CN: rape, sexual assault
Ellie Rowe examines the accusations that survivors so often come up against.
Think about every famous man who has been accused of rape or sexual harassment. Ched Evans, Bill Cosby, even the current President of the United States. I, for one, can’t remember the names of any of their accusers or victims. Doesn’t this perhaps suggest that what rape allegations actually do is make famous men infamous?
Even just googling ‘famous rape victims’ throws up hundreds of names I don’t recognise. Cases that are famed to be ‘well-known’, I have never heard of, and not because I’m ignorant of world news. Sitting here writing this article, the only women that I have heard of becoming notorious for having sexual encounters with famous men seemed to have had them consensually – Marilyn Monroe, Monica Lewinsky, Stormy Daniels, to name a few. In the case of Harvey Weinstein, his female accusers are not using rape allegations to become famous – they already are famous, and want to make him infamous for being a serial sexual harasser.
So where does this claim that rape allegations make women famous come from? Who would want to be remembered and celebrated for being raped (except, of course, for being a survivor who has overcome something so traumatic)? Then there is the question of women ‘lying’ about rape to make themselves famous. More often than not, rape allegations are not believed anyway – but when found to be categorically untrue, what woman is going to want to be famous for lying about something so devastating?
It feels like ‘rape allegations make women famous’ is just another thing people say to avoid responsibility for sexual harassment. They demonize the woman by making it seem as if she is using something harmful to get ahead in life – when really, it is usually the rapist who either gains fame for being a criminal, or gains fame for being accused of being one. If the mindset that women are always just ‘making it up’ is meant to achieve some kind of end, it is the perpetuation of a rape culture that will never believe claims of rape at all – and will allow it to become standard practice for cases of rape to go unpunished. This kind of claim also feeds into the narrative that women are malicious and vindictive, and seek to destroy the lives of men. Most women reporting rape have experienced something incredibly traumatic, both in the rape itself and in building the courage to come forward and talk. By devaluing their claims and brushing them off as attempts to become famous, we make rapists the victims.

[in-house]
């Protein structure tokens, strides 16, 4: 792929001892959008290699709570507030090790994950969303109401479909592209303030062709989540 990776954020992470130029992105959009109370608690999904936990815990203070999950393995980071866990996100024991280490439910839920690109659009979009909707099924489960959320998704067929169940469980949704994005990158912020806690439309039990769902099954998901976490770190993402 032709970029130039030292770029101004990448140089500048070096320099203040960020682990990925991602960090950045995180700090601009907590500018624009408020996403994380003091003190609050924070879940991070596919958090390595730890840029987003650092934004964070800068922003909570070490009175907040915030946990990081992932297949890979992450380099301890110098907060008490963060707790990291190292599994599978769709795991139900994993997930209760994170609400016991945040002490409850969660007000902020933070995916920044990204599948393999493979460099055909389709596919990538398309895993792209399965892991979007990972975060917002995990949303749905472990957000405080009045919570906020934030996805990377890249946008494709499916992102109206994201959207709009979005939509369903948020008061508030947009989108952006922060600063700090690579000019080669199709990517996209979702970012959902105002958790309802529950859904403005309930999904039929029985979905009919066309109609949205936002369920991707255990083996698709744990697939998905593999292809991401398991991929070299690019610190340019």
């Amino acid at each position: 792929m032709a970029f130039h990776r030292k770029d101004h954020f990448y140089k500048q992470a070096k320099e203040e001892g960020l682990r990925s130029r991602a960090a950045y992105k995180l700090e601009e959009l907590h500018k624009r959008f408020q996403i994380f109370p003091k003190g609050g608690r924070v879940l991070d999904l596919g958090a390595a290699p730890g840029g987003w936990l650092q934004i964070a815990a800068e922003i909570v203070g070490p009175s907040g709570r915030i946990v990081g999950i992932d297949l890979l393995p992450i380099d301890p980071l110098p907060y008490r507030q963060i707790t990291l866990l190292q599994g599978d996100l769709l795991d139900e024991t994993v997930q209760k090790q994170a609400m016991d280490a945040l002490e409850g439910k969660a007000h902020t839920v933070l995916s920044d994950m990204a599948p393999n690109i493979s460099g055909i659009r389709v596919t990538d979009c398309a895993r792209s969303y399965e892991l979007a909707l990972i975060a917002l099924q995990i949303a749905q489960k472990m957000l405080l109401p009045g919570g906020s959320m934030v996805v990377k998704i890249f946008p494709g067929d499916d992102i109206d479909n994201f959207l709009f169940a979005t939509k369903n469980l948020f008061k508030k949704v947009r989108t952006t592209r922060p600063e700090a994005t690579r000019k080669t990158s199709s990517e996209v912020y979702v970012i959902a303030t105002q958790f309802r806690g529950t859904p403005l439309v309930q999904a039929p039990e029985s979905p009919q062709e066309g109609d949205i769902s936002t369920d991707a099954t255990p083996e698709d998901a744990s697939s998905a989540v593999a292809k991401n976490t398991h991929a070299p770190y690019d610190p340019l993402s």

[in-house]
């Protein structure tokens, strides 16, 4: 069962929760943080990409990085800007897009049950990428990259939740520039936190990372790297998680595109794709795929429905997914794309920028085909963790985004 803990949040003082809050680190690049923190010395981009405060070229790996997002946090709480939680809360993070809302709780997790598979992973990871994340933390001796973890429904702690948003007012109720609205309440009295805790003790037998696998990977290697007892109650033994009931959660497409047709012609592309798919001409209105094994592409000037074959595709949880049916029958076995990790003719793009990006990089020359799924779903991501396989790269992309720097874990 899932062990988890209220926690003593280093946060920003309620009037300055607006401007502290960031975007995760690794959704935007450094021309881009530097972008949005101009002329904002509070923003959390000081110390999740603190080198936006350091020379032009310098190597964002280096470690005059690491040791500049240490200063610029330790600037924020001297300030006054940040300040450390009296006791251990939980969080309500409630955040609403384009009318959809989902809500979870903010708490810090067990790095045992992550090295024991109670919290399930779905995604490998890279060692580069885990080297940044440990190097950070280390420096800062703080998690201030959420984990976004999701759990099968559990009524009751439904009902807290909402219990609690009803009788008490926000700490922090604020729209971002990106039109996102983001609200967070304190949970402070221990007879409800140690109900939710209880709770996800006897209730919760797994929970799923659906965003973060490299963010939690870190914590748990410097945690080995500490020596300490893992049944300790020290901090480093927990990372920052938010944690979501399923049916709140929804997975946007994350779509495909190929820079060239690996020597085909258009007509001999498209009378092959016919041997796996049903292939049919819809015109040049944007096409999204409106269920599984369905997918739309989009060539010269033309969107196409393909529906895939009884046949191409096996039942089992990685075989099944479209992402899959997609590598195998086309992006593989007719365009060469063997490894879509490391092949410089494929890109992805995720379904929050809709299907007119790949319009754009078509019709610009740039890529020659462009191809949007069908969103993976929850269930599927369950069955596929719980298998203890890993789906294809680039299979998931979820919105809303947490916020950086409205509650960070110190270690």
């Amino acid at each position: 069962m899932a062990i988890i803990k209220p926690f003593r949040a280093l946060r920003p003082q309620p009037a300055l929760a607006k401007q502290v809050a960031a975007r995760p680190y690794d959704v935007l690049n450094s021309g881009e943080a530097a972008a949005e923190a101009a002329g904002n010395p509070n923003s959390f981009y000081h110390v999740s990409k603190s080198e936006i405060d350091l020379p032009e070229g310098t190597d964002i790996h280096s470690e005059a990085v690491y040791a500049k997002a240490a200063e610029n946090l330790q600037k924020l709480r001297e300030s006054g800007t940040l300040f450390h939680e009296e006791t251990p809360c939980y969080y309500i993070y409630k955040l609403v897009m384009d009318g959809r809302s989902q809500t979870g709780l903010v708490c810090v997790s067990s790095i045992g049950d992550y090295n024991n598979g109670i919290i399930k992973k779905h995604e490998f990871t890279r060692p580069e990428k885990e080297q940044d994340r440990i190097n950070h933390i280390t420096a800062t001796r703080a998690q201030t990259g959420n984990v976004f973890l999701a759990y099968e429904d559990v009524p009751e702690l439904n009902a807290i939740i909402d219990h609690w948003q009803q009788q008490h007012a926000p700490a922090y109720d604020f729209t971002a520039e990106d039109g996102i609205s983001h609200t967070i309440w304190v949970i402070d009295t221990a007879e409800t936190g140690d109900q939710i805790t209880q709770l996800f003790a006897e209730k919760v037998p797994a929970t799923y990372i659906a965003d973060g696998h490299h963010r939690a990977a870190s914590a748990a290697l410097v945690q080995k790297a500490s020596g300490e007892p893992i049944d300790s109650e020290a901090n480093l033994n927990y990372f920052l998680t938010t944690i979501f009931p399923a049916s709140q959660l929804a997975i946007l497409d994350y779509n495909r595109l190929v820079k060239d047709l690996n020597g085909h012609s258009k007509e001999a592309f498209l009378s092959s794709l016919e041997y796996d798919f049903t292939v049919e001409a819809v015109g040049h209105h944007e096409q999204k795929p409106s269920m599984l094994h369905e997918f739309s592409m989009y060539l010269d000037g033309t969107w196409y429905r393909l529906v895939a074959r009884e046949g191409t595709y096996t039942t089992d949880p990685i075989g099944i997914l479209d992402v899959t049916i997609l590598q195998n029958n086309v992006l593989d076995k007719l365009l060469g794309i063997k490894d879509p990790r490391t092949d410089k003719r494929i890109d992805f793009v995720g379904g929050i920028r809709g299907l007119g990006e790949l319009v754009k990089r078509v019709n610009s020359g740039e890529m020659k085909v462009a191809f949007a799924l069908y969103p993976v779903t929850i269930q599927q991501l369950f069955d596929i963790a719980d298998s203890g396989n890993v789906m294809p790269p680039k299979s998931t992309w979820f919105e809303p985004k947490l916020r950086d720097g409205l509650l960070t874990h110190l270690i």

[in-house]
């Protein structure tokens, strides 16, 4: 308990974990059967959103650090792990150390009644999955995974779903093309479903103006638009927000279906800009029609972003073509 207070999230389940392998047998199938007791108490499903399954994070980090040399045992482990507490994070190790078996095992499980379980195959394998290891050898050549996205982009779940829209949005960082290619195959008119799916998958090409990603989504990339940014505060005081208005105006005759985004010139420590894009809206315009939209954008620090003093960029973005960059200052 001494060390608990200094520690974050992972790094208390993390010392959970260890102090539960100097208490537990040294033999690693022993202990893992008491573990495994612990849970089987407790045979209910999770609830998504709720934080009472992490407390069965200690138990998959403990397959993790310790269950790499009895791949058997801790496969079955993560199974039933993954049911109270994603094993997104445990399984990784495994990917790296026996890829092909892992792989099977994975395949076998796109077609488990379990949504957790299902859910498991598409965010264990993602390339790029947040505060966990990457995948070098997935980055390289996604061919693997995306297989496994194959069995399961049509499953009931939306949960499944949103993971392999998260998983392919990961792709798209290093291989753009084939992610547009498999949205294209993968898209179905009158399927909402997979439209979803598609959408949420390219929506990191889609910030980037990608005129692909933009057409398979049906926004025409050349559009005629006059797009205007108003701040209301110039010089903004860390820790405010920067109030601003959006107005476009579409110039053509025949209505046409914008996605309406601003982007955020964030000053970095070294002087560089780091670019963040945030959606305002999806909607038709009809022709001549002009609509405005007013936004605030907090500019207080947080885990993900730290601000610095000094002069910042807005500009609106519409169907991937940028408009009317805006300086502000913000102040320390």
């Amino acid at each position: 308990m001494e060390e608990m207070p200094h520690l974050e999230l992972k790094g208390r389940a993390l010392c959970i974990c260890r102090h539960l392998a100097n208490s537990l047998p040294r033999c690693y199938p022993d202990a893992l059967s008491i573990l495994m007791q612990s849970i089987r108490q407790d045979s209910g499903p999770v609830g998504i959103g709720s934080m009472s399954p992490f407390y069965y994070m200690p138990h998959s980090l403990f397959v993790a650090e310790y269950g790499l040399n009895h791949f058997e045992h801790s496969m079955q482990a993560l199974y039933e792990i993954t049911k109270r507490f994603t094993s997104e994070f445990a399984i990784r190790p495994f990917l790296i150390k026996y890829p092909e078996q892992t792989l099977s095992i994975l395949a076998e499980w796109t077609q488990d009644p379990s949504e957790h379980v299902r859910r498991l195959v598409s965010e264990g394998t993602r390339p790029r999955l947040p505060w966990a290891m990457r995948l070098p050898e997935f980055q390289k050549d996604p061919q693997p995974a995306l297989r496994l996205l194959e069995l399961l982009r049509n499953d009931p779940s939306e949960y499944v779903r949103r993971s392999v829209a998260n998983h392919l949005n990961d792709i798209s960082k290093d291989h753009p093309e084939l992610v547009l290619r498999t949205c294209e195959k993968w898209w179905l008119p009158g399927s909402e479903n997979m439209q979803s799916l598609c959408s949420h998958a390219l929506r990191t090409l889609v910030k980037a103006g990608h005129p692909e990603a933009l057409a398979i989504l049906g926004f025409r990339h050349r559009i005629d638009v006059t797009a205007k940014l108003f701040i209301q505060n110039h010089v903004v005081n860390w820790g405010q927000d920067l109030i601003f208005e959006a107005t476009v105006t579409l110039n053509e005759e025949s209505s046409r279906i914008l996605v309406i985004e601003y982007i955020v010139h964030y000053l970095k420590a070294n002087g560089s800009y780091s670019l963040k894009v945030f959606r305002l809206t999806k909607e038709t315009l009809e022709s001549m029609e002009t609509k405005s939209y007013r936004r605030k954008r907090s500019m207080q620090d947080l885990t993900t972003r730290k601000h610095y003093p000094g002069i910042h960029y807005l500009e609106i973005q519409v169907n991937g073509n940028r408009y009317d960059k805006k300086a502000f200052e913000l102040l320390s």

If a rape allegation makes a woman famous or brings her more attention because of the bravery she has exhibited in coming forward to share her story with others, like Munroe Bergdorf has recently done, then this is not a bad thing. We need women to become notable for having the courage to share their stories, which, above all, is done to help other victims to feel like they can survive sexual harassment and come out the other side confident and ready to come to terms with what has happened. This is not to say that survivors who find it too difficult to come forward and share their stories are wrong to not do so – but that survivors who do speak out about their experiences help to create a space where all survivors can feel as if their experiences are being given a voice and recognition.
Rape survivors should be encouraged, if they feel capable of it, to come forward. The statistics that 1in 5 women aged 16 – 59 have experienced some form of sexual violence, yet only around 15% of them choose to report it to the police, are way too high for our cultural rhetoric to be constantly discouraging the public belief of rape victims who do come forward. Yes, there are false claims, but every single claim should be investigated, and the victims should be allowed credibility, like the victims of any other crime. By dismantling rape culture and ignoring damaging, baseless claims such as ‘rape allegations make women famous’, we can make coming forward to share traumatic experiences much, much easier for survivors.
Illustration by Maegan Farrow.